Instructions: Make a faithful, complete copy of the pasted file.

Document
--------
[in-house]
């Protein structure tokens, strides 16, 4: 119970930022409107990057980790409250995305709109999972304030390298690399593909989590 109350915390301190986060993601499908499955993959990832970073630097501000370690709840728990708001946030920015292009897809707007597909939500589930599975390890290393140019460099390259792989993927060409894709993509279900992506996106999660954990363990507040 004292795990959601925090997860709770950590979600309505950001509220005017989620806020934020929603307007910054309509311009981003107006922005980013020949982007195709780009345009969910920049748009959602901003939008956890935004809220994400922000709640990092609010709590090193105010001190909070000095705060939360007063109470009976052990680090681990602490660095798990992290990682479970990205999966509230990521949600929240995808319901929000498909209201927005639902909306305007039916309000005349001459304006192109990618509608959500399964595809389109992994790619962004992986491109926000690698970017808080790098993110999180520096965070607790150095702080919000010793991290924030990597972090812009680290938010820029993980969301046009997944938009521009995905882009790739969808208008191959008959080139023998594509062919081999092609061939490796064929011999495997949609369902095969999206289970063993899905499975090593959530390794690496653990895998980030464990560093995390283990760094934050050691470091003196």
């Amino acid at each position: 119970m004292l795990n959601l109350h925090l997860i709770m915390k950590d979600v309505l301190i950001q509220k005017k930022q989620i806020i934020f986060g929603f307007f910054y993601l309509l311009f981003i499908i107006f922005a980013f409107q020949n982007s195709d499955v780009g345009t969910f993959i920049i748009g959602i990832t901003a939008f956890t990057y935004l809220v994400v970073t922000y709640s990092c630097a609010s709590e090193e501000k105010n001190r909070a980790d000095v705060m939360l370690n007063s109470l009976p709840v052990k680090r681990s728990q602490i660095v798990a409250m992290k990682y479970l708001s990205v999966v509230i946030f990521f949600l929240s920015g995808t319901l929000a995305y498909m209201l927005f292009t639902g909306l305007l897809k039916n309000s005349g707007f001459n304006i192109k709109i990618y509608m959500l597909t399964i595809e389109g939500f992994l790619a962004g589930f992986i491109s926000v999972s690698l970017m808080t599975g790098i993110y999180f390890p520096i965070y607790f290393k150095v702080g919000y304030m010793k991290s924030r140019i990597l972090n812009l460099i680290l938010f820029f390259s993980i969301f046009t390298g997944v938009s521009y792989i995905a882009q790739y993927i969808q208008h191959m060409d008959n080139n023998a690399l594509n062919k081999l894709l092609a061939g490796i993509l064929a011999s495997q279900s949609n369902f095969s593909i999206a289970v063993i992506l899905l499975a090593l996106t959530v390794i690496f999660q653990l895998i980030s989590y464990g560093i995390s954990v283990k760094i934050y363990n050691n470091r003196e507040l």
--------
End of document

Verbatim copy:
[in-house]
């Protein structure tokens, strides 16, 4: 119970930022409107990057980790409250995305709109999972304030390298690399593909989590 109350915390301190986060993601499908499955993959990832970073630097501000370690709840728990708001946030920015292009897809707007597909939500589930599975390890290393140019460099390259792989993927060409894709993509279900992506996106999660954990363990507040 004292795990959601925090997860709770950590979600309505950001509220005017989620806020934020929603307007910054309509311009981003107006922005980013020949982007195709780009345009969910920049748009959602901003939008956890935004809220994400922000709640990092609010709590090193105010001190909070000095705060939360007063109470009976052990680090681990602490660095798990992290990682479970990205999966509230990521949600929240995808319901929000498909209201927005639902909306305007039916309000005349001459304006192109990618509608959500399964595809389109992994790619962004992986491109926000690698970017808080790098993110999180520096965070607790150095702080919000010793991290924030990597972090812009680290938010820029993980969301046009997944938009521009995905882009790739969808208008191959008959080139023998594509062919081999092609061939490796064929011999495997949609369902095969999206289970063993899905499975090593959530390794690496653990895998980030464990560093995390283990760094934050050691470091003196």
């Amino acid at each position: 119970m004292l795990n959601l109350h925090l997860i709770m915390k950590d979600v309505l301190i950001q509220k005017k930022q989620i806020i934020f986060g929603f307007f910054y993601l309509l311009f981003i499908i107006f922005a980013f409107q020949n982007s195709d499955v780009g345009t969910f993959i920049i748009g959602i990832t901003a939008f956890t990057y935004l809220v994400v970073t922000y709640s990092c630097a609010s709590e090193e501000k105010n001190r909070a980790d000095v705060m939360l370690n007063s109470l009976p709840v052990k680090r681990s728990q602490i660095v798990a409250m992290k990682y479970l708001s990205v999966v509230i946030f990521f949600l929240s920015g995808t319901l929000a995305y498909m209201l927005f292009t639902g909306l305007l897809k039916n309000s005349g707007f001459n304006i192109k709109i990618y509608m959500l597909t399964i595809e389109g939500f992994l790619a962004g589930f992986i491109s926000v999972s690698l970017m808080t599975g790098i993110y999180f390890p520096i965070y607790f290393k150095v702080g919000y304030m010793k991290s924030r140019i990597l972090n812009l460099i680290l938010f820029f390259s993980i969301f046009t390298g997944v938009s521009y792989i995905a882009q790739y993927i969808q208008h191959m060409d008959n080139n023998a690399l594509n062919k081999l894709l092609a061939g490796i993509l064929a011999s495997q279900s949609n369902f095969s593909i999206a289970v063993i992506l899905l499975a090593l996106t959530v390794i690496f999660q653990l895998i980030s989590y464990g560093i995390s954990v283990k760094i934050y363990n050691n470091r003196e507040l």